An hour later we went for a walk into the centre of this tiny town which is basically dominated by the main plaza with the church (see picture) and one main street packed with fruit stalls and shops of any types. Sunday is the day of the market in Xilitla. It gets super crowded with people of the communities selling and buying any sort of things. In the plaza there are guapangos (Mexican folcloristic band) playing and loads of people dancing away with the rythm soave (see picture).
Since I didn´t have any cash left I had to find a bank to be able to change my Traveller Checks and had to go all the way to Ciudad Valles, the closest big city about 2h away from Xilitla. After queueing up for about 20 mins and waiting for the long process (from Traveler Checks into cash) to get going, I finally have been told that in my case wasn´t possible because the signature on my Cheques didn´t exactly look the same as the one on my passport... ?!? Gulp! Great, so I went all the way there for nothing!
Once I was back in Xilitla, we moved our staff into the dormitory... and what a freaken dormitory! It was a 10 square metres room with beach mats placed all over the floor tile on which 7 people had to sleep for that night... I couldn´t believe it! This dormitory called the "Cooperativa" of Xilitla has to be shared between our project group of 5 people and the other one of about 5 people as well plus the coordinator for the next 2 week-ends. Also the only toilet in the cooperativa doesn´t flush properly which meant that if I need to have a number 2 (the solid version) I have to run out on the street to look for a toilet in a restaurant or an internet point!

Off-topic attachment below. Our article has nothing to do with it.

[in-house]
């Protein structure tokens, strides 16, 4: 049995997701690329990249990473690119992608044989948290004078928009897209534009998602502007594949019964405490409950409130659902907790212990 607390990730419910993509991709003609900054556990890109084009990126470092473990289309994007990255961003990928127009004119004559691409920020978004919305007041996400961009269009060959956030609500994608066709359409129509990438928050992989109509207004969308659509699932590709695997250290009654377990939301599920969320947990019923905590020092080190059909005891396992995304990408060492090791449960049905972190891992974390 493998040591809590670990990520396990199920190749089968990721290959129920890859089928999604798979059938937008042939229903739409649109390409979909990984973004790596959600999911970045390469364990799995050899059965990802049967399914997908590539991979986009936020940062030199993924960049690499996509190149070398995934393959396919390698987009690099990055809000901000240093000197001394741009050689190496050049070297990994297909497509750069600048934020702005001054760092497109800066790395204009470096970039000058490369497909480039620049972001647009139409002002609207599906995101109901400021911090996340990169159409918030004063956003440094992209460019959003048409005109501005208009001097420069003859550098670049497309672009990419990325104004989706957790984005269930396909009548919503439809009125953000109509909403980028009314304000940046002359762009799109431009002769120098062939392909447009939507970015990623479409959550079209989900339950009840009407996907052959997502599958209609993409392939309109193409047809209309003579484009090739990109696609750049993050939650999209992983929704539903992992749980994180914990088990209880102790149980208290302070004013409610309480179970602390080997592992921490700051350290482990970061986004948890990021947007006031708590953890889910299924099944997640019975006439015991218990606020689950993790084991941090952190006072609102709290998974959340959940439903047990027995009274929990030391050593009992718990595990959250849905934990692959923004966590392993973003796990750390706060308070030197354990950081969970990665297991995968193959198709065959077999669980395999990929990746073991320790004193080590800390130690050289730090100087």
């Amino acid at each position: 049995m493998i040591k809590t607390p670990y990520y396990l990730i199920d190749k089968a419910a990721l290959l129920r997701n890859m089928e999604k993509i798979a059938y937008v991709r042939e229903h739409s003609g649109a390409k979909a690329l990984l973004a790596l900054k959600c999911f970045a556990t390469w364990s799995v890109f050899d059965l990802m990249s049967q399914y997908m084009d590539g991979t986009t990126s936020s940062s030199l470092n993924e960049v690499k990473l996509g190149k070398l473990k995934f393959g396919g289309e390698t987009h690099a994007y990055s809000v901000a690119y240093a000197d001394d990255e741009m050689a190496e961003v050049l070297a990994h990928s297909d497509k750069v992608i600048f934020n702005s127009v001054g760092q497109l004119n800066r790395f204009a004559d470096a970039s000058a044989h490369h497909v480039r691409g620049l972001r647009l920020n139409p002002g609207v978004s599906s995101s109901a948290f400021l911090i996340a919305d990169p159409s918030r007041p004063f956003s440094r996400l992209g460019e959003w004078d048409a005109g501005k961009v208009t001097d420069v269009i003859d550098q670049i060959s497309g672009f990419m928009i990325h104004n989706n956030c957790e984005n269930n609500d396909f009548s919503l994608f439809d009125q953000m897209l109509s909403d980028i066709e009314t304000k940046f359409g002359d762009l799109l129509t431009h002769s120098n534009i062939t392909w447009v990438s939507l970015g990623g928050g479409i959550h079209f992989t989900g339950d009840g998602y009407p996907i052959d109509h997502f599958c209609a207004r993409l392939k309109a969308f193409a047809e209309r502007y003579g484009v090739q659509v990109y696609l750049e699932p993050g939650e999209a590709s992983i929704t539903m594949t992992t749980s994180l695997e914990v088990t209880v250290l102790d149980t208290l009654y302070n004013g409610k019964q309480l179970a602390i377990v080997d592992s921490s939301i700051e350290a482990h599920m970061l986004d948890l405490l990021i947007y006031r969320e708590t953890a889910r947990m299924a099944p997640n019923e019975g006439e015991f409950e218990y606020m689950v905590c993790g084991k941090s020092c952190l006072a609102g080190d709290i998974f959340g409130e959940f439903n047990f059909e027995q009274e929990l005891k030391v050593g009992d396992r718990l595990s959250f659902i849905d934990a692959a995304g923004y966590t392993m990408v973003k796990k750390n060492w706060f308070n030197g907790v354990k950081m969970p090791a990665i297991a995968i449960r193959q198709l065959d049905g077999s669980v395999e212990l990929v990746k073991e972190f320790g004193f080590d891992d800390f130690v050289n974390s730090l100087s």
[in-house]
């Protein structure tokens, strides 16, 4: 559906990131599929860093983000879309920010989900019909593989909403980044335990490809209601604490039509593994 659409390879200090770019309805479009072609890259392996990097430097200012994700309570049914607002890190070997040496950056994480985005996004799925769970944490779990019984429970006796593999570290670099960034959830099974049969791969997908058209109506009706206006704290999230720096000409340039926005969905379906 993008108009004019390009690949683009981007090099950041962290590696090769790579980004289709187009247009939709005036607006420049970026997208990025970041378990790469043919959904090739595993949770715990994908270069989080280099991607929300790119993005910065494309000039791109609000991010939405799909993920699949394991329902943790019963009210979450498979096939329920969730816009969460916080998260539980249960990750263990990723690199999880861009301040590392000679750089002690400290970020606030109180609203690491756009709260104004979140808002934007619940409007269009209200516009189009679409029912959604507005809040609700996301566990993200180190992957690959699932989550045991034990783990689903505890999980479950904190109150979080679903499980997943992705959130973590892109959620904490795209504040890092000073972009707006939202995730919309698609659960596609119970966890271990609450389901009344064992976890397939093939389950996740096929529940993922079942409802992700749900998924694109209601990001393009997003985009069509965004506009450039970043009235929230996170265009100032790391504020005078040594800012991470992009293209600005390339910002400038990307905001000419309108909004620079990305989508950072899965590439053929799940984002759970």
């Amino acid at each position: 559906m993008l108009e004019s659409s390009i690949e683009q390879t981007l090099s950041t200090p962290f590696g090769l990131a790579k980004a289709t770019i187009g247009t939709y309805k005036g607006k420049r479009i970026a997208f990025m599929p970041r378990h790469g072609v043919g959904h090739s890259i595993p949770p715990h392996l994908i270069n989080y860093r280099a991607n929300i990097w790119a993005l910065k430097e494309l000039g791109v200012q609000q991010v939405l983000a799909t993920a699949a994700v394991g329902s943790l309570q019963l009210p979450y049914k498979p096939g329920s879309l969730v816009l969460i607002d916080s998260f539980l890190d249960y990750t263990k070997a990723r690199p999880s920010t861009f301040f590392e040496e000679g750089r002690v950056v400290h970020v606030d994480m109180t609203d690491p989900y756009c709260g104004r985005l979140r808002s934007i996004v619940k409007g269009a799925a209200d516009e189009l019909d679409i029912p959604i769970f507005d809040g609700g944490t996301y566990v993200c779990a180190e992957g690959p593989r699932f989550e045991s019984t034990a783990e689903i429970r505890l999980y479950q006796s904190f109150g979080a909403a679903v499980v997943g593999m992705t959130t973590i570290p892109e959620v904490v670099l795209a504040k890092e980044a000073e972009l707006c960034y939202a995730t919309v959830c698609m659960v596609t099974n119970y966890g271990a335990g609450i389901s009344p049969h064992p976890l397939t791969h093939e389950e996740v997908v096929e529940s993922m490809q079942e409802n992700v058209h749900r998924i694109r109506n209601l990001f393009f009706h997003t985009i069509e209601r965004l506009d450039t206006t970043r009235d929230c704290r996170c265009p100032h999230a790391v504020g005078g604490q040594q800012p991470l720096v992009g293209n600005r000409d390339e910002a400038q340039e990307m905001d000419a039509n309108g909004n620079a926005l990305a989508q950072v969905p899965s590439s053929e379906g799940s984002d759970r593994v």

My first night on the floor (see picture), after a night sleeping on the bus-seat, was absolutely AWFUL! I kept turning around trying to find a comfortable position that wouldn´t completely distroy my bones. I was extremely exhausted that I fall asleep anyway but woke up thousand times and got up at 8am with broken neck and back, puffed eyes and scared of thinking to sleep for the rest of my 3 weeks in similar conditions! NO WAY! The only moment of relief was a bowl of fresh tropical fruits (mango, papaya, pineapple and melon) with natural yoghurt and the so called granola (cereals) for breakfast... yumme!

Xilitla will be our place of resources for food, water, any sort of material for activities and any other essential needs which have to be purchased over the week-end (our time off). The project it self will take place in Pilateno, about 40mins by car (or so called "camioneta") from Xilitla.
By 12.30am the camioneta was waiting for us. Shortly a camioneta is one of the few private pick-up vans of the indigeneous of Pilateno that runs about 2/3 times a day and leaves whenever is full with people or with material. So there isn´t any fixed timetable... it leaves when it leaves. The camioneta doesnt have any seats for the passengers so we had to stay stand up holding eachother to the sides (see picture).
The way to Pilateno is for a small part of concrete road but most of it is pure soil with stones and when it rains of big maddy water ponds. The landscape in this area is a paradise of heavy green mountains and valleys. After climbing a bit we kept going down and down until we reached the community of Pilateno hidden in the middle of a humid tropical forest.

Tuesday, July 13, 2010

Mexico city; once the Aztec empire of Tenochitlan

I have just spent 5 days in the huge city of the Mexican capital and you will be surprised but I have never felt unsafe; in fact I have been told to travel in day light and stay in the touristy area. Once I arrived in the city and started cruising around by metro (which is the best, cheap and easy way to get around) I did not realize how big was the city until I have climbed the Mirador Torre Latina which offers a spectacular view of the metropolis and gave me the big picture of Mexico city. Regarding the people, they are amazingly friendly and so lovable!!